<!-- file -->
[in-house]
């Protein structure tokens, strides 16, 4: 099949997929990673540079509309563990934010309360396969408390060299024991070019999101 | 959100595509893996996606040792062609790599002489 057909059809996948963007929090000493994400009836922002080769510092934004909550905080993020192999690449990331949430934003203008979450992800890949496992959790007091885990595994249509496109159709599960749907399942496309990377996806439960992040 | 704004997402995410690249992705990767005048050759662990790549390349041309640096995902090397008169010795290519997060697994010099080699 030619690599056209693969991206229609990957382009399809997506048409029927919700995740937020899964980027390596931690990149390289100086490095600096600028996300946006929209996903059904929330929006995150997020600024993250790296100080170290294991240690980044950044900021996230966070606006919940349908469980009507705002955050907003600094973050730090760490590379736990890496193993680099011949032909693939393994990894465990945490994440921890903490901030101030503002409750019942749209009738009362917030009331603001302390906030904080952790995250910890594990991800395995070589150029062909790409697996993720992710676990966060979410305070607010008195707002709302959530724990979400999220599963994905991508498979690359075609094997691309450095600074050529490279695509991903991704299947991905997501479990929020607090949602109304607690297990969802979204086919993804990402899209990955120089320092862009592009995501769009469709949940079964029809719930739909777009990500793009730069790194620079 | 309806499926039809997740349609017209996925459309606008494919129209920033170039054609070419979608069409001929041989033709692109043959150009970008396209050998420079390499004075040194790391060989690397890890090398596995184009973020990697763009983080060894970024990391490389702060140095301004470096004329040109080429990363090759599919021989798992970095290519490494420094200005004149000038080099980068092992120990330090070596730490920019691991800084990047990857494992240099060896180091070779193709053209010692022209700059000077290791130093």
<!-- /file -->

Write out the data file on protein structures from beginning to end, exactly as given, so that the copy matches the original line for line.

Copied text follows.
[in-house]
């Protein structure tokens, strides 16, 4: 099949997929990673540079509309563990934010309360396969408390060299024991070019999101 | 959100595509893996996606040792062609790599002489 057909059809996948963007929090000493994400009836922002080769510092934004909550905080993020192999690449990331949430934003203008979450992800890949496992959790007091885990595994249509496109159709599960749907399942496309990377996806439960992040 | 704004997402995410690249992705990767005048050759662990790549390349041309640096995902090397008169010795290519997060697994010099080699 030619690599056209693969991206229609990957382009399809997506048409029927919700995740937020899964980027390596931690990149390289100086490095600096600028996300946006929209996903059904929330929006995150997020600024993250790296100080170290294991240690980044950044900021996230966070606006919940349908469980009507705002955050907003600094973050730090760490590379736990890496193993680099011949032909693939393994990894465990945490994440921890903490901030101030503002409750019942749209009738009362917030009331603001302390906030904080952790995250910890594990991800395995070589150029062909790409697996993720992710676990966060979410305070607010008195707002709302959530724990979400999220599963994905991508498979690359075609094997691309450095600074050529490279695509991903991704299947991905997501479990929020607090949602109304607690297990969802979204086919993804990402899209990955120089320092862009592009995501769009469709949940079964029809719930739909777009990500793009730069790194620079 | 309806499926039809997740349609017209996925459309606008494919129209920033170039054609070419979608069409001929041989033709692109043959150009970008396209050998420079390499004075040194790391060989690397890890090398596995184009973020990697763009983080060894970024990391490389702060140095301004470096004329040109080429990363090759599919021989798992970095290519490494420094200005004149000038080099980068092992120990330090070596730490920019691991800084990047990857494992240099060896180091070779193709053209010692022209700059000077290791130093």